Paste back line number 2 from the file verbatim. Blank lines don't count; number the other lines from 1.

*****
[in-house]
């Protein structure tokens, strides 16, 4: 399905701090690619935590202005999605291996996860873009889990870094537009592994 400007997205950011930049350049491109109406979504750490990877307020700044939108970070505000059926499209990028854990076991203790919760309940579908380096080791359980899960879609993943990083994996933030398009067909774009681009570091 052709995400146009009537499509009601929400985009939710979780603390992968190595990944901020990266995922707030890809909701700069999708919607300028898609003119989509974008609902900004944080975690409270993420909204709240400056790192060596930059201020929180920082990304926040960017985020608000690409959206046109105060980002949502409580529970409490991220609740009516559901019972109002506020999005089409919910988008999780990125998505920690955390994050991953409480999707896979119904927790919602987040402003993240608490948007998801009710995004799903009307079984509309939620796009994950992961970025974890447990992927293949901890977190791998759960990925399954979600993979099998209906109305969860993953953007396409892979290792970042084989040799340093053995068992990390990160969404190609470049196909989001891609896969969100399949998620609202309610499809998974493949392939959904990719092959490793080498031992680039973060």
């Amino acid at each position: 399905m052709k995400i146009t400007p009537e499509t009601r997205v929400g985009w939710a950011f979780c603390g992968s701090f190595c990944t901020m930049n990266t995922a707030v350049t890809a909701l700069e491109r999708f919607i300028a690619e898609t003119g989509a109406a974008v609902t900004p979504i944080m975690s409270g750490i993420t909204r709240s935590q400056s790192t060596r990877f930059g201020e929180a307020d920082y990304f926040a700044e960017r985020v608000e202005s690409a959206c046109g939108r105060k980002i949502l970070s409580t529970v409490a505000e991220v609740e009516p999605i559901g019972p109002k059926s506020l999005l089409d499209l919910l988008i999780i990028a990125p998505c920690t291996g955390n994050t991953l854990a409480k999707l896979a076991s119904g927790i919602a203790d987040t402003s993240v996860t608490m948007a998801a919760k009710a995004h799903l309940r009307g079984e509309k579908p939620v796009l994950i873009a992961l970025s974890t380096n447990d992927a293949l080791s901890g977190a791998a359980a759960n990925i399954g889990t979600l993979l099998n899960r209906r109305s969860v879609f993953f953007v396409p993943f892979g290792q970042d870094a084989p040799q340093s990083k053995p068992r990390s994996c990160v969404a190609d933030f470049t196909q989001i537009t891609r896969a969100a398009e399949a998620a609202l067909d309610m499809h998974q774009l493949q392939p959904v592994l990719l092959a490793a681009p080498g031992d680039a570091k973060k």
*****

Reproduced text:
């Protein structure tokens, strides 16, 4: 399905701090690619935590202005999605291996996860873009889990870094537009592994 400007997205950011930049350049491109109406979504750490990877307020700044939108970070505000059926499209990028854990076991203790919760309940579908380096080791359980899960879609993943990083994996933030398009067909774009681009570091 052709995400146009009537499509009601929400985009939710979780603390992968190595990944901020990266995922707030890809909701700069999708919607300028898609003119989509974008609902900004944080975690409270993420909204709240400056790192060596930059201020929180920082990304926040960017985020608000690409959206046109105060980002949502409580529970409490991220609740009516559901019972109002506020999005089409919910988008999780990125998505920690955390994050991953409480999707896979119904927790919602987040402003993240608490948007998801009710995004799903009307079984509309939620796009994950992961970025974890447990992927293949901890977190791998759960990925399954979600993979099998209906109305969860993953953007396409892979290792970042084989040799340093053995068992990390990160969404190609470049196909989001891609896969969100399949998620609202309610499809998974493949392939959904990719092959490793080498031992680039973060």